‘It’s been hard’: Quebecer with long COVID being studied at research institute calls for more support

“I might recover, but I might not,” says Quebecer Carrie Anna McGinn, who's been suffering from symptoms of long COVID. She’s among the 570 people being studied at Montreal's post-COVID research clinic over the last year. Alyssia Rubertucci reports.citynewsyoutube

By Alyssia Rubertucci

Quebec City resident Carrie Anna McGinn hasn’t been herself in over a year. She’s been suffering from symptoms of long COVID since Jan. 2021 and hasn’t been able to get back to activities she loves like yoga.

“I’m thinking that it might be more of a long term disability, and I’m now focusing on learning to live with long COVID,” says McGinn.

She’s among the 570 people with long COVID being studied at Montreal’s post-COVID research clinic, since it opened its doors in Feb. 2021.

McGinn caught COVID in Dec. 2020 and hasn’t been able to shake symptoms like overwhelming fatigue and brain fog since.

“Really incapacitating symptoms that don’t allow me to do the job. I love to be the active mom that I am, to do the community and volunteer work that I love to do,” she says. “It’s been hard.”

She recalls the moments she first knew something was wrong: when she was unable to muster the energy to play with her four-year-old daughter at the park.

“This isn’t me,” she says. “I was hiking mountains just a few weeks ago.”

She was then referred to Montreal’s post-COVID research clinic, where they have been working to understand long COVID.

“Long COVID isn’t the same disease for everyone,” says the director of the IRCM post-COVID research clinic, Dr. Emilia Liana Falcone. “We’ve learned a lot in the past year. We certainly have a better grasp of the range of symptoms and the types of complications that can arise.”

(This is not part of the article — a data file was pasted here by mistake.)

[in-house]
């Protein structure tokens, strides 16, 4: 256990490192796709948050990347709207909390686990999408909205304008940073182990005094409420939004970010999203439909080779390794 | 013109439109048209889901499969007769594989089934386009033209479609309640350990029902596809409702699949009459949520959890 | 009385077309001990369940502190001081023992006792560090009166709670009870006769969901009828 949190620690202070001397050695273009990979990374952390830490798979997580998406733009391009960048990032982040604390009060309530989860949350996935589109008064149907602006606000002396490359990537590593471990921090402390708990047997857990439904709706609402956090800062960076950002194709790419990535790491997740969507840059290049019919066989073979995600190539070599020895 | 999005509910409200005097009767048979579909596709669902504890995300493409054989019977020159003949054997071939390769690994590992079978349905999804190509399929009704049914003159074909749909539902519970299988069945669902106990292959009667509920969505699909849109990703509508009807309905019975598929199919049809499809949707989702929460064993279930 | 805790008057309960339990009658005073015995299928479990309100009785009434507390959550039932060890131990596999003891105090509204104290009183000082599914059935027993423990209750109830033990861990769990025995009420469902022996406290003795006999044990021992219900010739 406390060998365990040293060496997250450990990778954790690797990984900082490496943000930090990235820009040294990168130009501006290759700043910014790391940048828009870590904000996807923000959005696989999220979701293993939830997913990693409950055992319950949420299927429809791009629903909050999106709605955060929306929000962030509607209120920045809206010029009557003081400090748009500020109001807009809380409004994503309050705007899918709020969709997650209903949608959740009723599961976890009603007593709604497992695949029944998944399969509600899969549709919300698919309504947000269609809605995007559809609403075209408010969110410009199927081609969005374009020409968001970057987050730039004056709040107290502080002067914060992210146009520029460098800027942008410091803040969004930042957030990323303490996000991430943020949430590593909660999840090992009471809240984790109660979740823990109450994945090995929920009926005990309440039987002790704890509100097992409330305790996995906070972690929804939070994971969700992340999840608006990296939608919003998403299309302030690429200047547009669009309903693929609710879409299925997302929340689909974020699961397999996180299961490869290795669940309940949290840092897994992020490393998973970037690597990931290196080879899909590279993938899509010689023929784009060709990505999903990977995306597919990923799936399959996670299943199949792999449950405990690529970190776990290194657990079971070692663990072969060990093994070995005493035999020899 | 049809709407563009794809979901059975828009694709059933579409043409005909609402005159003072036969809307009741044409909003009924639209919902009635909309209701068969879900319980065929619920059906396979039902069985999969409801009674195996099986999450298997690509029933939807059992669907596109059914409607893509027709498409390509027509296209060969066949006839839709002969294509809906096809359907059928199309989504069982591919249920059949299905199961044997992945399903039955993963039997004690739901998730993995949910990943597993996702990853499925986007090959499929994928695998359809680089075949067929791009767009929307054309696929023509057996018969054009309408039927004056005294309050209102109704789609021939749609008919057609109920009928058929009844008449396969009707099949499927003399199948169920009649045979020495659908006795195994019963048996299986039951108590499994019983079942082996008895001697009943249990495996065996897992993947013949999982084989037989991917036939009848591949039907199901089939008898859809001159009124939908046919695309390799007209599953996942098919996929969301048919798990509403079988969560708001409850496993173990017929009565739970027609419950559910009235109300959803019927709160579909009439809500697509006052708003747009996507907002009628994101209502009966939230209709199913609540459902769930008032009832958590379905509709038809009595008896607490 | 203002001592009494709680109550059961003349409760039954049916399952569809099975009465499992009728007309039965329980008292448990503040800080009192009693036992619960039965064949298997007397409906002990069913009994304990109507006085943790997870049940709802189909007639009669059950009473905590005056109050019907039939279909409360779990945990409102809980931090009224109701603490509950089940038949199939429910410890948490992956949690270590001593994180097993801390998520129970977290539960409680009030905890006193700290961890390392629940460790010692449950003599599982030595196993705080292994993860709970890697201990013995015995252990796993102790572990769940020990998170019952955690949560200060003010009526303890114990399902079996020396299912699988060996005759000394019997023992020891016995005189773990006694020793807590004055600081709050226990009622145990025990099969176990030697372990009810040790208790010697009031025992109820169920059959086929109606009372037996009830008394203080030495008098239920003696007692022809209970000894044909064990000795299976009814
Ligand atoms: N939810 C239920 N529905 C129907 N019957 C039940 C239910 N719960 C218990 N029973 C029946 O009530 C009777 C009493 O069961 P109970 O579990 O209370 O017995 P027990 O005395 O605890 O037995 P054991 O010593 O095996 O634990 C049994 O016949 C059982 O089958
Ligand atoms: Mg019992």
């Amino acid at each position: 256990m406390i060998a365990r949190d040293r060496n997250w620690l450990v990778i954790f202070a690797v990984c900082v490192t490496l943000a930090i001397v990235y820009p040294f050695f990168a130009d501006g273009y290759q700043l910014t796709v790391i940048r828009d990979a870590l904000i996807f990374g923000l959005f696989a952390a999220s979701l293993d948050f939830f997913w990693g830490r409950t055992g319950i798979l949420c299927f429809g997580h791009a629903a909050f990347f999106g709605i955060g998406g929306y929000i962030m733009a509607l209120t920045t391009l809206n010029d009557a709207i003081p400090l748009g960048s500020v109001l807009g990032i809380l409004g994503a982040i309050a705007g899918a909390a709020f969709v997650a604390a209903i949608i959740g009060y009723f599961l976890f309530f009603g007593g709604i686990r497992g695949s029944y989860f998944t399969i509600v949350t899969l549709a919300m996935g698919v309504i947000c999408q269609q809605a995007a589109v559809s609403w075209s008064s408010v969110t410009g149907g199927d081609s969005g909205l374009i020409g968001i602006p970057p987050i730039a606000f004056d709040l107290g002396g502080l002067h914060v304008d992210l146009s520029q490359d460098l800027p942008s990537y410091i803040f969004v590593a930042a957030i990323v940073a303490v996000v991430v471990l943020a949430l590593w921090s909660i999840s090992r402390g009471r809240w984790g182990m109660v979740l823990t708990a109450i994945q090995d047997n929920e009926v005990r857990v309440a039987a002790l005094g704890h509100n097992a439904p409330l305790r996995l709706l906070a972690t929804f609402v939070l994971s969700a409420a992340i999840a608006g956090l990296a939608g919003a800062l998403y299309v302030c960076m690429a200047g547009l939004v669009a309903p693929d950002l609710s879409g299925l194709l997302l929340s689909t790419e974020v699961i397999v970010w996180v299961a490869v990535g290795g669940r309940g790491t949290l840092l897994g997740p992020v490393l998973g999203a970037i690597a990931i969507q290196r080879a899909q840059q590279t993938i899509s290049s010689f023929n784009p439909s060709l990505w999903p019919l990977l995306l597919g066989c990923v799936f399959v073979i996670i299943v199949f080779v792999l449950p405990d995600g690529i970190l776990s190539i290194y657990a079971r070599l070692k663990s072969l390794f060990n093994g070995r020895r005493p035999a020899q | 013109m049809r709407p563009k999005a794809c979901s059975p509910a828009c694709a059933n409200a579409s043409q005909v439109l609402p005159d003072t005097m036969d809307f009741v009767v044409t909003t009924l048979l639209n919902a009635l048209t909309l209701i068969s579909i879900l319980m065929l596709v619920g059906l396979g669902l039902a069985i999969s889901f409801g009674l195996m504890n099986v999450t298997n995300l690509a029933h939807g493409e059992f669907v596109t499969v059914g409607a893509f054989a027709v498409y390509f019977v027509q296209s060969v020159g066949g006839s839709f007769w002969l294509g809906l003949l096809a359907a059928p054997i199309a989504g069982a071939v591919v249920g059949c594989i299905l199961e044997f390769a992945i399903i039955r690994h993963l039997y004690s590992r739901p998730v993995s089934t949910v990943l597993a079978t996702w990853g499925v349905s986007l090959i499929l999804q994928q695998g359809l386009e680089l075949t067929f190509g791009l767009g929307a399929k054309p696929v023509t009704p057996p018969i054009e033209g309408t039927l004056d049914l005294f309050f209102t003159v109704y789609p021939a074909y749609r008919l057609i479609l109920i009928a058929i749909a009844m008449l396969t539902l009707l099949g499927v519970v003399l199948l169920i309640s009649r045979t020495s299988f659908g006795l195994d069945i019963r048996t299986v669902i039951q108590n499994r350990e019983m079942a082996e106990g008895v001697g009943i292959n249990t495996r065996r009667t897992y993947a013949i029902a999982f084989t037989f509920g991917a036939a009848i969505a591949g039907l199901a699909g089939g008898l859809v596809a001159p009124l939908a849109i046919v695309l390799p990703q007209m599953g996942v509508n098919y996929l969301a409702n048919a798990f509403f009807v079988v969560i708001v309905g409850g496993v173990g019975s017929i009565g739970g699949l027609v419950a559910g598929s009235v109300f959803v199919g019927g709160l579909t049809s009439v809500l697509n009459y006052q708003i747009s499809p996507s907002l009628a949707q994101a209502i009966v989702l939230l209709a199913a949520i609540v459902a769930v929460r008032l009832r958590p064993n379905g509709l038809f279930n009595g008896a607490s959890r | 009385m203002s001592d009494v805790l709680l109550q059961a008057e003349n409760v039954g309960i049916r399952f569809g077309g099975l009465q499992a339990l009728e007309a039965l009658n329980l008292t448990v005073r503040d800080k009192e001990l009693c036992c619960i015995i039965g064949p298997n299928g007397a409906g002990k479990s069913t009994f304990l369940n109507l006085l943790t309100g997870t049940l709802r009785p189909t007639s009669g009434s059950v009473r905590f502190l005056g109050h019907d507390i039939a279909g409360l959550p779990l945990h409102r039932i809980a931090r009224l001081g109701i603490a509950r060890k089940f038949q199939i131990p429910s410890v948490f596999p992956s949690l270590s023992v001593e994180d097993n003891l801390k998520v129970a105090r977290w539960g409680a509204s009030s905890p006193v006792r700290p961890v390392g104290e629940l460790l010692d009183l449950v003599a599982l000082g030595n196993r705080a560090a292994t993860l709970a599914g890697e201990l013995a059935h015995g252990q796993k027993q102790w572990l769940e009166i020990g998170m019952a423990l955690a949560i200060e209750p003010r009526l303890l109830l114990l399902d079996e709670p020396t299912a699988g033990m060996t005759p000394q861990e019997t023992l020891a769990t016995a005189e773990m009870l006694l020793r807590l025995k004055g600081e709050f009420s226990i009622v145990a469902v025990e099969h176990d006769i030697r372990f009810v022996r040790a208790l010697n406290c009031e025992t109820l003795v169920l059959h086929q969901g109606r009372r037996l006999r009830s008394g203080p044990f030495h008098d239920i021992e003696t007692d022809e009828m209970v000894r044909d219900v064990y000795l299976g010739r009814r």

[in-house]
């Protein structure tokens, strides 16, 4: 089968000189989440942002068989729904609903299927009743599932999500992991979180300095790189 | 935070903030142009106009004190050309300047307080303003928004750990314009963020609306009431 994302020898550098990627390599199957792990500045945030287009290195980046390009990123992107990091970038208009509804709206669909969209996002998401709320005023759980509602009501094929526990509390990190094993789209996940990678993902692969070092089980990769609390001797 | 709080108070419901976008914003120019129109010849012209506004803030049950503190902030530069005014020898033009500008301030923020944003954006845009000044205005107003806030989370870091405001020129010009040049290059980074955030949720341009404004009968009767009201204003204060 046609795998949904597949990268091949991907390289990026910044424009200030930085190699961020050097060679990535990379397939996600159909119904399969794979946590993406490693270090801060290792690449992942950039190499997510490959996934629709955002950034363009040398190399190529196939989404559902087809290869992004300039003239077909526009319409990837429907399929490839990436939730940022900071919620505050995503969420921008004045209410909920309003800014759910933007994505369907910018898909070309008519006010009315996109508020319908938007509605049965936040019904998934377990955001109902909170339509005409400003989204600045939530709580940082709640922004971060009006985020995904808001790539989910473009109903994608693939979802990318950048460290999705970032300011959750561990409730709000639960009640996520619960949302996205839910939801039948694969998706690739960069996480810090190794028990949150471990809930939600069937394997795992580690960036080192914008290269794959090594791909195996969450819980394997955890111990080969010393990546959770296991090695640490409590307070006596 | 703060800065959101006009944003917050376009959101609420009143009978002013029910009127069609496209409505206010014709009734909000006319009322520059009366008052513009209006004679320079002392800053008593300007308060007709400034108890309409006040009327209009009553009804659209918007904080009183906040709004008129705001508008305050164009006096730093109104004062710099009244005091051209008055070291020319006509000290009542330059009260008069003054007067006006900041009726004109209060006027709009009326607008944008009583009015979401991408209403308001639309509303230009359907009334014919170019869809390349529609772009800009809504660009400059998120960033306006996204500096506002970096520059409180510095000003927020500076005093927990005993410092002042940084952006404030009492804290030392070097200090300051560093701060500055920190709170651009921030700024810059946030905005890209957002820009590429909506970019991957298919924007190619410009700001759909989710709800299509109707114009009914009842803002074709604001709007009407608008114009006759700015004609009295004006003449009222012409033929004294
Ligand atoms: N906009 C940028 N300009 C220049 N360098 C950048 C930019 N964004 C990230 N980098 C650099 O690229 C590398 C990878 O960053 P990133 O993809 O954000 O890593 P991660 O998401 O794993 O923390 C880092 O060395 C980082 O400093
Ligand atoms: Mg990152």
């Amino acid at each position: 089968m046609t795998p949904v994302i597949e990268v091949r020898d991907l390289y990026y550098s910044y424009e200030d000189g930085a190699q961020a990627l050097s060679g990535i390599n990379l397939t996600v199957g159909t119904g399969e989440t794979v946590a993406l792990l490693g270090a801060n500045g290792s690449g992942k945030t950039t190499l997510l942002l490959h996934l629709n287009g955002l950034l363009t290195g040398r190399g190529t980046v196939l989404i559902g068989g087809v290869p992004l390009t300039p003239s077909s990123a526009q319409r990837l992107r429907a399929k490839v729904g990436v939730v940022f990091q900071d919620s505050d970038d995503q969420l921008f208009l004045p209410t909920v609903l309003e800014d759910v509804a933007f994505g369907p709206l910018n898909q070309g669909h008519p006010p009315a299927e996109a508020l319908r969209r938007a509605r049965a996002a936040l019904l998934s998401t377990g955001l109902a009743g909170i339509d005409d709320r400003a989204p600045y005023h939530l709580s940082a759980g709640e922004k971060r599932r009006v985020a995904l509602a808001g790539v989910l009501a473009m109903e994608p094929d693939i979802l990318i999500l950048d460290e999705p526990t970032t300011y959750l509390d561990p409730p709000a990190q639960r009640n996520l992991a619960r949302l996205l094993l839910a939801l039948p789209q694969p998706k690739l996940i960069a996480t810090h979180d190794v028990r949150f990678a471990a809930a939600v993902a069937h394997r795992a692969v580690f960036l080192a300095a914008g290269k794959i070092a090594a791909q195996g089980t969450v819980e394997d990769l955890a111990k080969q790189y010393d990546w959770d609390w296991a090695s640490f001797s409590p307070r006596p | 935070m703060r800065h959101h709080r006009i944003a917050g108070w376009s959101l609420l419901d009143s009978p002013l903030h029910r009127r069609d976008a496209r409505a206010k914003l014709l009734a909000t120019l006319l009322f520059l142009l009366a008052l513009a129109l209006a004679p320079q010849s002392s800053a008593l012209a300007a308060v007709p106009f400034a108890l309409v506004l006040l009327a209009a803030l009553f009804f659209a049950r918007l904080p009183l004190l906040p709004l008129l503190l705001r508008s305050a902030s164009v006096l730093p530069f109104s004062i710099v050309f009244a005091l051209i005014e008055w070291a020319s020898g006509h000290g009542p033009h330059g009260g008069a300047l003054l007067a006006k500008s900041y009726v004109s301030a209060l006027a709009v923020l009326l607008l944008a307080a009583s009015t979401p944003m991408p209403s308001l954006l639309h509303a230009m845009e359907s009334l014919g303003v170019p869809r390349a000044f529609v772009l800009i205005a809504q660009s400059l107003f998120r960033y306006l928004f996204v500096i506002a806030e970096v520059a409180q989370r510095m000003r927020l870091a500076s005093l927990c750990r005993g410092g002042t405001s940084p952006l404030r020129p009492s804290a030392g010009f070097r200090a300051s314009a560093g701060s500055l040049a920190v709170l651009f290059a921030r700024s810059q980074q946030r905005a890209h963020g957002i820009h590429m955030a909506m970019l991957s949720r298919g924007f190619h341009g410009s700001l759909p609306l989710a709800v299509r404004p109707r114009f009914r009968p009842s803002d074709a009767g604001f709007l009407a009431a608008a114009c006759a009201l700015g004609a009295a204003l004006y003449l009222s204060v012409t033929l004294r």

“There’s a very long waiting list and there’s a lot of needs because there’s so many cases,” she adds.

It’s not certain how common long covid is, but Dr. Falcone estimates it could hit between 10 and 30 per cent of people who’ve been infected.

“People like me who were in the prime of their lives, were active workers, active parents and now are at home managing completely incapacitating symptoms and with a strong possibility they may never get better,” says McGinn.

Dr. Falcone says treatment options should be on the way for those dealing with long COVID, but until then, McGinn is calling on the government for more support for her and the tens of thousands like her.

“We need more adapted, high-quality clinical care and not just rehabilitation,” says McGinn, “but also access to medications, access to specialists.”

Something that would be critical for her, as she still suffers a long list of symptoms with no end in sight.

“I might recover, but I might not,” she says. “I think what’s important to acknowledge is that people like me need disability support.”

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